Two seasons ago, the Pittsburgh Steelers made a very modest free agency move to address the depth at cornerback by signing veteran slot cornerback Brice McCain to a one-year, veteran-minimum qualifying contract.
At the time, the former Texan was coming off what Houston considered a down season, in his fifth overall with the team, and so they had no issue in letting him walk for the minimum compensation to another team. They made it clear that their interest in McCain had expired.
That loss was the Steelers’ gain, at least somewhat, as he was able to put together a 2014 season for Pittsburgh that he managed to parlay into a two-year, $5.5 million contract—of which, as we now know, he only saw half, playing in 14 games, starting 11, making one interception and defending 10 passes.
The Dolphins were not overly impressed with McCain’s performance, nor were they looking forward to paying him even more in 2016 than they did in 2014 for a showing that was worse than they’d hoped, which led to his release, and now the Steelers, reportedly, are among the teams interested in kicking his tires again.
And for perhaps another go-around for a one-year, veteran-minimum qualifying contract, sure, it’s not a move that would hurt, either in terms of lessening the team’s depth nor in preventing them from exploring other options to shore up an area that even the front office has openly acknowledged as a target for improvement, through whatever means that might come.
But anybody expecting him to come in and start and settle the position down would be carrying out some very presumptuous thinking. The 5’9”, now 29-year-old cornerback would simply, at best, be competing to add depth to the roster—which is why he was originally signed in 2014.
That year, the Steelers lost Ike Taylor to injury fair early on—in the second or third game if I recall. That injury thrust William Gay into the starting lineup. At the same time, Cortez Allen was in rapid decline, and ultimately benched after initially being demoted to the nickel.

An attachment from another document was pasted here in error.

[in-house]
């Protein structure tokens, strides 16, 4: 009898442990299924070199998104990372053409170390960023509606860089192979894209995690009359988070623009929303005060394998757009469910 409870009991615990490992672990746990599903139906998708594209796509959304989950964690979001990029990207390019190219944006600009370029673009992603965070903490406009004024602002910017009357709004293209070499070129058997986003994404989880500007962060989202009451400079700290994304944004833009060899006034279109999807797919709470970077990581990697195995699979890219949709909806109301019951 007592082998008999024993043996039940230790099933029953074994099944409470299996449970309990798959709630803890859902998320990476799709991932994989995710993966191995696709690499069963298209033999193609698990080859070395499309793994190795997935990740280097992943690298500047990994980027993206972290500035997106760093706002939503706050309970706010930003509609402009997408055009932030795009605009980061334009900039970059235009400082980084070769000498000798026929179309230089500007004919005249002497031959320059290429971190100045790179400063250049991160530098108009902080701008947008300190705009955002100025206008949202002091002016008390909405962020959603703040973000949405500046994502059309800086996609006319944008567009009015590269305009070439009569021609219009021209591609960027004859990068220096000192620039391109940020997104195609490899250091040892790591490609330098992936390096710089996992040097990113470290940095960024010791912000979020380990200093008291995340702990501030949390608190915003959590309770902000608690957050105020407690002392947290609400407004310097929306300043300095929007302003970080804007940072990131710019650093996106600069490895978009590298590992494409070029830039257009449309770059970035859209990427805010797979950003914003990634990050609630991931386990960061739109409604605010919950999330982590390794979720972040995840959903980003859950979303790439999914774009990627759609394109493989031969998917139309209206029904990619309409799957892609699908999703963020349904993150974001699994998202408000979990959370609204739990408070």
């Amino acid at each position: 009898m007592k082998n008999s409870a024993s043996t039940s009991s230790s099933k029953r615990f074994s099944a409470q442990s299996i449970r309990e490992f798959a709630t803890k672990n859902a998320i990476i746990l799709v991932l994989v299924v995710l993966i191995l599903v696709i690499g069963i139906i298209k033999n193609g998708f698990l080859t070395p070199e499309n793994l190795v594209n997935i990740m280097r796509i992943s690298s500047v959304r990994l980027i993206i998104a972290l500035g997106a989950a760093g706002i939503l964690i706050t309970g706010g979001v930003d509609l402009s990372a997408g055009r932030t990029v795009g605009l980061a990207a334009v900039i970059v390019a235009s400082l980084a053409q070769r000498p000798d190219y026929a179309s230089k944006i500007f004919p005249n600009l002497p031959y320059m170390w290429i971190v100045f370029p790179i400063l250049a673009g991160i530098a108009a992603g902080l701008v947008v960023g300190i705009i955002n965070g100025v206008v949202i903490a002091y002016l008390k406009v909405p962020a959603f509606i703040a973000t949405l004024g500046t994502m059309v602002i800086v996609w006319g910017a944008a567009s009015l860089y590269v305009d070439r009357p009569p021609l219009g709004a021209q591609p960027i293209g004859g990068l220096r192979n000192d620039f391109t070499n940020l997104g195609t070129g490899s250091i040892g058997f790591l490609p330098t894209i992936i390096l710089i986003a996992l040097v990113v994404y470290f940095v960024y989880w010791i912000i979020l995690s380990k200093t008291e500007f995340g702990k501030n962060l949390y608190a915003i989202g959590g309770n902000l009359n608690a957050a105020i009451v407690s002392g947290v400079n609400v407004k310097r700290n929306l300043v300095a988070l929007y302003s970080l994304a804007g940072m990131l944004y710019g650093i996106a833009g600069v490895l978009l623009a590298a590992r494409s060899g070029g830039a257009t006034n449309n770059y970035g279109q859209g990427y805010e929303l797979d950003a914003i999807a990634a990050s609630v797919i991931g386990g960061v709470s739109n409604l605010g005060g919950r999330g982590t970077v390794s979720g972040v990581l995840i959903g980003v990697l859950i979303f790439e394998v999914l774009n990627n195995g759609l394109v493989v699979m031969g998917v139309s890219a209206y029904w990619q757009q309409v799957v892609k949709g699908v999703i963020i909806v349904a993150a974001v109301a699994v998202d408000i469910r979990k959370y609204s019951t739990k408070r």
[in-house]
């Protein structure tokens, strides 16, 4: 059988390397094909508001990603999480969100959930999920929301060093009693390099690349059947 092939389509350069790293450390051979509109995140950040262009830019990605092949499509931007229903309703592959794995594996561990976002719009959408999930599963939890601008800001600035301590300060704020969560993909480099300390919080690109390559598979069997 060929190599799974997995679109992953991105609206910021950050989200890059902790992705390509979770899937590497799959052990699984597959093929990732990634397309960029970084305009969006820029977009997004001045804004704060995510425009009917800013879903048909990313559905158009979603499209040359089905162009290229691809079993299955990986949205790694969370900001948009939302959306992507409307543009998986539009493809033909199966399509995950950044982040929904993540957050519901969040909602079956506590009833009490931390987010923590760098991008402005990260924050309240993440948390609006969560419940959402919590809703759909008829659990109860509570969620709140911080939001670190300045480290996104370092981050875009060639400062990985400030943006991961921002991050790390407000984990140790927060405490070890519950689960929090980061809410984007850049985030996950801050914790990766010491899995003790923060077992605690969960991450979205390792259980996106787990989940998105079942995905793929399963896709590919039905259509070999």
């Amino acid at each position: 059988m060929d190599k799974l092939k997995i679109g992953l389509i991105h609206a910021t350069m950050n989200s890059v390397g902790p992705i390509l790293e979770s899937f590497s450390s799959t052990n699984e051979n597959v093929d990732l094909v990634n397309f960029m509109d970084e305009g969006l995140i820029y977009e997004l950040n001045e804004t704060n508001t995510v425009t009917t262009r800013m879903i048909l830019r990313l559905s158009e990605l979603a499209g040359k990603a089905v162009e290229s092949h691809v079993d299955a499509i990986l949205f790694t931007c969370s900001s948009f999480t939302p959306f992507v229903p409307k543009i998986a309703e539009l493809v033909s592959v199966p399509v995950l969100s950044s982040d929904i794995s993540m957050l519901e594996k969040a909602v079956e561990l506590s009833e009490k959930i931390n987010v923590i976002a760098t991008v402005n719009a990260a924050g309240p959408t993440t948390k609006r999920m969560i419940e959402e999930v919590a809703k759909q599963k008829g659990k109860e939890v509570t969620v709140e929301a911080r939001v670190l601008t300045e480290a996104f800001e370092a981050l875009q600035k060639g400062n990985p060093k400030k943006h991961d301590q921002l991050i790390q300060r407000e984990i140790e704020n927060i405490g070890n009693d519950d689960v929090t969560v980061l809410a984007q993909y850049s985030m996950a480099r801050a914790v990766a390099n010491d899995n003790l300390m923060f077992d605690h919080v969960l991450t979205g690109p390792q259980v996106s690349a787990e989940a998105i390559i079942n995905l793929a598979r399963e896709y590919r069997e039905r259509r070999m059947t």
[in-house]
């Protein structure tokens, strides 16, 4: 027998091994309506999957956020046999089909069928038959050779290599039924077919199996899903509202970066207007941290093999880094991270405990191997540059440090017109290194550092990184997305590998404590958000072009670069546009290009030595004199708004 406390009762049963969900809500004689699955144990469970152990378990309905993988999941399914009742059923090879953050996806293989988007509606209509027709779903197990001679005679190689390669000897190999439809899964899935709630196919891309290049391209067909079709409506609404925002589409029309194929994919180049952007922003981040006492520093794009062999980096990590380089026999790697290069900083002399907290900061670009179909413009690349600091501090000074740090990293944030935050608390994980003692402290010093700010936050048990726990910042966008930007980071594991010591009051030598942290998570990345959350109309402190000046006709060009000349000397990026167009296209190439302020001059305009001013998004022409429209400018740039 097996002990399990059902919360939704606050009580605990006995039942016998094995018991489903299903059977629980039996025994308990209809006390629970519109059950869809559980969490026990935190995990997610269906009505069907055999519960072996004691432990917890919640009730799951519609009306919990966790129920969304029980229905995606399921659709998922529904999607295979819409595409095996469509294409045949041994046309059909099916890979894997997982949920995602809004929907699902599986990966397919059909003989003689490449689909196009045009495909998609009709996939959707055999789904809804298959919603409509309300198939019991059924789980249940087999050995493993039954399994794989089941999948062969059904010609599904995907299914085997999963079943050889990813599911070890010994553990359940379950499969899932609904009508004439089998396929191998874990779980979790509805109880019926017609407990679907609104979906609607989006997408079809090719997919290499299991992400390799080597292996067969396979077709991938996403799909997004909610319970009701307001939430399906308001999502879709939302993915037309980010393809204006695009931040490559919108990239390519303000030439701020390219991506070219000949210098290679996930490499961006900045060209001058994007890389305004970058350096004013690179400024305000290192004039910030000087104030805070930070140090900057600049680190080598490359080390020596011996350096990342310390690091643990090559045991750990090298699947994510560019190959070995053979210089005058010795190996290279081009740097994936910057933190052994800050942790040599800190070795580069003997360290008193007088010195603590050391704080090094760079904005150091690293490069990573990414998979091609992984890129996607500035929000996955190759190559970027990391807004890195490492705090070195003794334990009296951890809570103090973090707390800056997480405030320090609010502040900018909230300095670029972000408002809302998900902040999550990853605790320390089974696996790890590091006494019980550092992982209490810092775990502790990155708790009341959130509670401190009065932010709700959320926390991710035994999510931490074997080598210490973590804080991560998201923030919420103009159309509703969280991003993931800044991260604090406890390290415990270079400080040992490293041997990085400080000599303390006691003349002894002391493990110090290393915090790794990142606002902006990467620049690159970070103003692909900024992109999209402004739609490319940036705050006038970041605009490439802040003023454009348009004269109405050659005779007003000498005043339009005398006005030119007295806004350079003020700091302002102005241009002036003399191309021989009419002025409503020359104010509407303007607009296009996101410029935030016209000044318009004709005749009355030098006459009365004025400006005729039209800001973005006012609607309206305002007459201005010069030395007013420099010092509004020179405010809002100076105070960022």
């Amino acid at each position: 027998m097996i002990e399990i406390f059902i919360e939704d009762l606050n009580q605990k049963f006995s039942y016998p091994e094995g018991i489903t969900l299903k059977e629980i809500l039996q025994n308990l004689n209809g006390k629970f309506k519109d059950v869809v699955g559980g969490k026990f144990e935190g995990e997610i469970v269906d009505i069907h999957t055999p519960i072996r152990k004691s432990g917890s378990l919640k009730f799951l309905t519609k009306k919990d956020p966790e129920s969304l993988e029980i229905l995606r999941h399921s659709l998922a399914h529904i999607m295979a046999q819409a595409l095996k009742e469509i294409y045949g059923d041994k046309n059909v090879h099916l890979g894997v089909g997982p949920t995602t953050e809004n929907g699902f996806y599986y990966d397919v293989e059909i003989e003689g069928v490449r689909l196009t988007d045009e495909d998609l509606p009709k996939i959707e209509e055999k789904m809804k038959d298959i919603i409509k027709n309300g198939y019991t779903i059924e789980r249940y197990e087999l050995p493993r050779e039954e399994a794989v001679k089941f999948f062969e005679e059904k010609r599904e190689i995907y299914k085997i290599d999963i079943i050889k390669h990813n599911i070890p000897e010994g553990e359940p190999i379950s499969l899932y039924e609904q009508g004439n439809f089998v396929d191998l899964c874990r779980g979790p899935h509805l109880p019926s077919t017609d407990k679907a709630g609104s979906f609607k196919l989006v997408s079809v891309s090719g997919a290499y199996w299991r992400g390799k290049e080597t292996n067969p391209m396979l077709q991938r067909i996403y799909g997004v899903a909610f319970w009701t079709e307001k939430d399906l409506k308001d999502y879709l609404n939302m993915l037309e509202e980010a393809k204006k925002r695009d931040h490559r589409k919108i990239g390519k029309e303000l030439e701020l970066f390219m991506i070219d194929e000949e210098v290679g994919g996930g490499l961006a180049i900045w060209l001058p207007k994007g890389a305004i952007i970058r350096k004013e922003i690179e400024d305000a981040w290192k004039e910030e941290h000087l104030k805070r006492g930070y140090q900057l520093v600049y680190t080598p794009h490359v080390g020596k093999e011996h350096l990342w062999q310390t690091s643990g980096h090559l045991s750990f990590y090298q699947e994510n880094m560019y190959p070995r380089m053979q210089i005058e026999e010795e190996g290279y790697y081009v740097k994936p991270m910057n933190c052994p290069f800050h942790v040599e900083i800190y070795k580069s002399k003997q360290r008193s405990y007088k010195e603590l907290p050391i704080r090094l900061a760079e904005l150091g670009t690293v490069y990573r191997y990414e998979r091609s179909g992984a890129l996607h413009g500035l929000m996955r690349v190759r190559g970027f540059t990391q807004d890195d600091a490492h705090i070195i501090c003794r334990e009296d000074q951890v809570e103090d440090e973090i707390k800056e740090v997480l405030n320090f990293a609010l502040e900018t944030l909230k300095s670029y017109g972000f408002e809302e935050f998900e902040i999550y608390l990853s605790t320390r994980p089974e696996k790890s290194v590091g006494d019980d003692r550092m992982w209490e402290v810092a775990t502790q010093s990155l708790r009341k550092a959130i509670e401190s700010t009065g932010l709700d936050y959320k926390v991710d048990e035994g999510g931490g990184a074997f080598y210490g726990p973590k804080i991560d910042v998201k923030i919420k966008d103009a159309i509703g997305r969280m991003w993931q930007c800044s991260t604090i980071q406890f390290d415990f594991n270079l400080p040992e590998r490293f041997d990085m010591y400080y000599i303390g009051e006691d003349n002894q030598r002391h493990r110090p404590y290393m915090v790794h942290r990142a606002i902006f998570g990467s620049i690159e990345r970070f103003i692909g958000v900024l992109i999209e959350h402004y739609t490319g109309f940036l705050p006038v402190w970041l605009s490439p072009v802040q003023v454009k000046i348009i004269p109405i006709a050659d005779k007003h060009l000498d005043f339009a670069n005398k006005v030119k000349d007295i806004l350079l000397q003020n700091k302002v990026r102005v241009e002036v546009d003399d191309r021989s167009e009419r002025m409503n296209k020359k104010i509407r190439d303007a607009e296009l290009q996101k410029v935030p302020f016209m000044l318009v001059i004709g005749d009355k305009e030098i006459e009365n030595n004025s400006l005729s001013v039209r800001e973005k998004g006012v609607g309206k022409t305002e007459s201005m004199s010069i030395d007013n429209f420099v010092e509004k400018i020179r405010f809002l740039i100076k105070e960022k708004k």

That lest McCain as the most experienced cornerback on hand, who used that experience to pick off a rookie quarterback in the shadow of his own goal line in Jacksonville, recording a 22-yard pick six that helped put him into the starting lineup two games later.
At 5’9”, the Steelers moved McCain into the slot rather than leaving him outside when they went to the nickel. That is the role that he served primarily in Houston, and where his skills best translate. While he performed adequately overall as a starter given the circumstances, his tenure in Pittsburgh has in hindsight gone overstated.
Two of his three interceptions came in the season finale, one off a pass deflected off of the intended target, the other on a blatant miscommunication in which Andy Dalton threw to the end zone for A.J. Green, who stopped his route.
If we are using that as the barometer for who should return, it was Antwon Blake who had the biggest play of that game, stripping Green of the football after a key long first down late in the game, and then recovering the fumble himself. Bottom line: sure, expressing interest in bringing McCain back is not a bad thing, but he is just a guy.